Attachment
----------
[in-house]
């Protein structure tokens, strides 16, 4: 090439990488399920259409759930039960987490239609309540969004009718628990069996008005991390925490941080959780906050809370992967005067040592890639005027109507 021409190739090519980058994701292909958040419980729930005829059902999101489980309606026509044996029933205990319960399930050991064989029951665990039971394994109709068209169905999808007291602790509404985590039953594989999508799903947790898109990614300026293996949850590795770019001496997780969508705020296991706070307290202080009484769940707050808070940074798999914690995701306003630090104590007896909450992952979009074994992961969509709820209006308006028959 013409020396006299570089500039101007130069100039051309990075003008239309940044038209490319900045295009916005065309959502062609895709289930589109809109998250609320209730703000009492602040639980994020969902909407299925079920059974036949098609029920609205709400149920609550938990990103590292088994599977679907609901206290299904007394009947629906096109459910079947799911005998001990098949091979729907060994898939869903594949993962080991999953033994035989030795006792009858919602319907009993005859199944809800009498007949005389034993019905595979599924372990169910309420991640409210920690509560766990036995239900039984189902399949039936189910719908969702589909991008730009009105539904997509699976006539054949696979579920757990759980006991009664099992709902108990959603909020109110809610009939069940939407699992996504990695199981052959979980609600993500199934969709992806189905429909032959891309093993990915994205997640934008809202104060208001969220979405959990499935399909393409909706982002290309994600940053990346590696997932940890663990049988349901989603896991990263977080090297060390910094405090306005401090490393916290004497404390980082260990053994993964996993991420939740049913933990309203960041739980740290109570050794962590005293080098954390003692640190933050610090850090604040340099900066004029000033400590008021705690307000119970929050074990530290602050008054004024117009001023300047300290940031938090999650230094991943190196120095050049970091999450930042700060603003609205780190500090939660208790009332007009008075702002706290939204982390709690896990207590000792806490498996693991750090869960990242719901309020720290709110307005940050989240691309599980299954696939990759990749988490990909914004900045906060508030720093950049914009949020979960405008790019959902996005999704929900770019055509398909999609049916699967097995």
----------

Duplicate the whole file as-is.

[in-house]
């Protein structure tokens, strides 16, 4: 090439990488399920259409759930039960987490239609309540969004009718628990069996008005991390925490941080959780906050809370992967005067040592890639005027109507 021409190739090519980058994701292909958040419980729930005829059902999101489980309606026509044996029933205990319960399930050991064989029951665990039971394994109709068209169905999808007291602790509404985590039953594989999508799903947790898109990614300026293996949850590795770019001496997780969508705020296991706070307290202080009484769940707050808070940074798999914690995701306003630090104590007896909450992952979009074994992961969509709820209006308006028959 013409020396006299570089500039101007130069100039051309990075003008239309940044038209490319900045295009916005065309959502062609895709289930589109809109998250609320209730703000009492602040639980994020969902909407299925079920059974036949098609029920609205709400149920609550938990990103590292088994599977679907609901206290299904007394009947629906096109459910079947799911005998001990098949091979729907060994898939869903594949993962080991999953033994035989030795006792009858919602319907009993005859199944809800009498007949005389034993019905595979599924372990169910309420991640409210920690509560766990036995239900039984189902399949039936189910719908969702589909991008730009009105539904997509699976006539054949696979579920757990759980006991009664099992709902108990959603909020109110809610009939069940939407699992996504990695199981052959979980609600993500199934969709992806189905429909032959891309093993990915994205997640934008809202104060208001969220979405959990499935399909393409909706982002290309994600940053990346590696997932940890663990049988349901989603896991990263977080090297060390910094405090306005401090490393916290004497404390980082260990053994993964996993991420939740049913933990309203960041739980740290109570050794962590005293080098954390003692640190933050610090850090604040340099900066004029000033400590008021705690307000119970929050074990530290602050008054004024117009001023300047300290940031938090999650230094991943190196120095050049970091999450930042700060603003609205780190500090939660208790009332007009008075702002706290939204982390709690896990207590000792806490498996693991750090869960990242719901309020720290709110307005940050989240691309599980299954696939990759990749988490990909914004900045906060508030720093950049914009949020979960405008790019959902996005999704929900770019055509398909999609049916699967097995």